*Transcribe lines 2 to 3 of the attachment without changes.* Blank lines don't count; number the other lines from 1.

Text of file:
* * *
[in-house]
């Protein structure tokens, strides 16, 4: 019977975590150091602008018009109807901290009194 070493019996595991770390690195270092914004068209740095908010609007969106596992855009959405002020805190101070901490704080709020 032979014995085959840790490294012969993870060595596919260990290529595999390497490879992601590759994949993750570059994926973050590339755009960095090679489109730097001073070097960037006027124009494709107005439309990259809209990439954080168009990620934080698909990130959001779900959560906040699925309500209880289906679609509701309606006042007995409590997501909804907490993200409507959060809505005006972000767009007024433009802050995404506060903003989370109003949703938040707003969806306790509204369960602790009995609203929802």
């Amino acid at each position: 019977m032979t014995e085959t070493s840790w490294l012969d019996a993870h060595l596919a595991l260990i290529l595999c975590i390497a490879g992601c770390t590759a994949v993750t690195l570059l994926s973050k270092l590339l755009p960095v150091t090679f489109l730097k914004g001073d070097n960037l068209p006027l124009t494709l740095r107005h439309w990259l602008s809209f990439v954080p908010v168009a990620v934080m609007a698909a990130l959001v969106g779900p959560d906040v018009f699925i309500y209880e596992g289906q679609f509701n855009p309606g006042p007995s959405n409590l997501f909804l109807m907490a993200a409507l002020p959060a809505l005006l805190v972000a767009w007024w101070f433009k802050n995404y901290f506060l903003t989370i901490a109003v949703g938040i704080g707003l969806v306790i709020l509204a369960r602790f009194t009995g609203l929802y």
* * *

């Protein structure tokens, strides 16, 4: 019977975590150091602008018009109807901290009194 070493019996595991770390690195270092914004068209740095908010609007969106596992855009959405002020805190101070901490704080709020 032979014995085959840790490294012969993870060595596919260990290529595999390497490879992601590759994949993750570059994926973050590339755009960095090679489109730097001073070097960037006027124009494709107005439309990259809209990439954080168009990620934080698909990130959001779900959560906040699925309500209880289906679609509701309606006042007995409590997501909804907490993200409507959060809505005006972000767009007024433009802050995404506060903003989370109003949703938040707003969806306790509204369960602790009995609203929802």
């Amino acid at each position: 019977m032979t014995e085959t070493s840790w490294l012969d019996a993870h060595l596919a595991l260990i290529l595999c975590i390497a490879g992601c770390t590759a994949v993750t690195l570059l994926s973050k270092l590339l755009p960095v150091t090679f489109l730097k914004g001073d070097n960037l068209p006027l124009t494709l740095r107005h439309w990259l602008s809209f990439v954080p908010v168009a990620v934080m609007a698909a990130l959001v969106g779900p959560d906040v018009f699925i309500y209880e596992g289906q679609f509701n855009p309606g006042p007995s959405n409590l997501f909804l109807m907490a993200a409507l002020p959060a809505l005006l805190v972000a767009w007024w101070f433009k802050n995404y901290f506060l903003t989370i901490a109003v949703g938040i704080g707003l969806v306790i709020l509204a369960r602790f009194t009995g609203l929802y």